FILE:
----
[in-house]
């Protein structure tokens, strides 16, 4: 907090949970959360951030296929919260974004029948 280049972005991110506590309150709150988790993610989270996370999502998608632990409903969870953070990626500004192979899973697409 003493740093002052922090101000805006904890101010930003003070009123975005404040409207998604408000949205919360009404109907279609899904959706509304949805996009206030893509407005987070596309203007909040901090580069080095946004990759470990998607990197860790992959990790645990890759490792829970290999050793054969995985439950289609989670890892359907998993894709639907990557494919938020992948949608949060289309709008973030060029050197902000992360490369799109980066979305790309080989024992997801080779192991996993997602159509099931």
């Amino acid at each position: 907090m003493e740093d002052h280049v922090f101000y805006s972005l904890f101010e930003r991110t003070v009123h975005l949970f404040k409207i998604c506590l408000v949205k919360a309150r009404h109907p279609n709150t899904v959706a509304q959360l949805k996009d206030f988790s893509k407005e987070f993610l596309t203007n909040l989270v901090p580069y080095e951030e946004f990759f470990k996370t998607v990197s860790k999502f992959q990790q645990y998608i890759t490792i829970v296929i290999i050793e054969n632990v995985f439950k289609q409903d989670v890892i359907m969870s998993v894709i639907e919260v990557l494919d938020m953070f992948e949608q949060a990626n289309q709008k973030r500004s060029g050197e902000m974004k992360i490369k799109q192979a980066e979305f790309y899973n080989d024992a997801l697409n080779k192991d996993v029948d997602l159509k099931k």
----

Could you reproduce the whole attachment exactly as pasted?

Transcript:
[in-house]
């Protein structure tokens, strides 16, 4: 907090949970959360951030296929919260974004029948 280049972005991110506590309150709150988790993610989270996370999502998608632990409903969870953070990626500004192979899973697409 003493740093002052922090101000805006904890101010930003003070009123975005404040409207998604408000949205919360009404109907279609899904959706509304949805996009206030893509407005987070596309203007909040901090580069080095946004990759470990998607990197860790992959990790645990890759490792829970290999050793054969995985439950289609989670890892359907998993894709639907990557494919938020992948949608949060289309709008973030060029050197902000992360490369799109980066979305790309080989024992997801080779192991996993997602159509099931």
């Amino acid at each position: 907090m003493e740093d002052h280049v922090f101000y805006s972005l904890f101010e930003r991110t003070v009123h975005l949970f404040k409207i998604c506590l408000v949205k919360a309150r009404h109907p279609n709150t899904v959706a509304q959360l949805k996009d206030f988790s893509k407005e987070f993610l596309t203007n909040l989270v901090p580069y080095e951030e946004f990759f470990k996370t998607v990197s860790k999502f992959q990790q645990y998608i890759t490792i829970v296929i290999i050793e054969n632990v995985f439950k289609q409903d989670v890892i359907m969870s998993v894709i639907e919260v990557l494919d938020m953070f992948e949608q949060a990626n289309q709008k973030r500004s060029g050197e902000m974004k992360i490369k799109q192979a980066e979305f790309y899973n080989d024992a997801l697409n080779k192991d996993v029948d997602l159509k099931k």